The pair glared at each other while another peal of thunder shook the foundations of their manor.  The dogs looked from one to the other, then made the wise choice to slink away.

The Northerner bent down and picked up his bag.  Hefting it over his shoulder, he turned to the door.

“I’ll be back on the full moon,” he said over his shoulder as he stepped out into the storm.  The wind grabbed the door from his grasp, slamming it back into its frame hard enough to make the shutters rattle.

Ruarin stood in her empty kitchen, listening in vain for the sound of DaddyBear’s return for a parting embrace.  After a long wait, she felt hot tears roll down her cheeks, then sobs filled the kitchen.  

In the morning, the cook would find her mistress asleep at the table, the master’s bundle of food cradled in her arms.


DaddyBear the Minivandian trudged through the mud as the storm raged around him.  He had tied the pack behind his saddle before leaving home, but chose to lead his horse through the storm rather than ride him.  The big roan walked with his head down, but otherwise did not seem to notice the pellets of ice that had replaced the rain as they walked through the manor’s gate.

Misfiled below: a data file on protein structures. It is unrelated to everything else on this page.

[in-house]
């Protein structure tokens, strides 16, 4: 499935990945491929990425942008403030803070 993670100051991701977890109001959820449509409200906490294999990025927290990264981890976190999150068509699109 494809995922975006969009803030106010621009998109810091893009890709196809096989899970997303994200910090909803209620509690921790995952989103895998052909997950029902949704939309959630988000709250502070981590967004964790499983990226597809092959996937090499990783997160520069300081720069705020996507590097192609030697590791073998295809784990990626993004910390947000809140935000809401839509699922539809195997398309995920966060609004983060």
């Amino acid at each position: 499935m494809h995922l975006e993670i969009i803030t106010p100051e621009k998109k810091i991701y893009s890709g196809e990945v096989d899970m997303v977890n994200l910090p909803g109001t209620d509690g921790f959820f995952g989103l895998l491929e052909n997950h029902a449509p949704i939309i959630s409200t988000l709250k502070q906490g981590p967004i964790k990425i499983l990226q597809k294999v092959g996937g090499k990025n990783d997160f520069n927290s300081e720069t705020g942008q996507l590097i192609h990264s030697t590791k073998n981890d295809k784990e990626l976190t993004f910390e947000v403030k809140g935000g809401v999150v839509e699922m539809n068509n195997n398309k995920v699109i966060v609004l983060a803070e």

The pre-dawn gloom slowly gave way to a dim, crimson dawn as the Northerner turned to follow a forest path into the hills.  After only a few miles of walking in the rain and mist, his cloak and anything not covered by it was sodden and splattered with frozen mud.  His beard and hair were frosted with ice, but he did not seem to notice as he trudged along. His eyes were fixed forward and he mumbled to himself as he went along.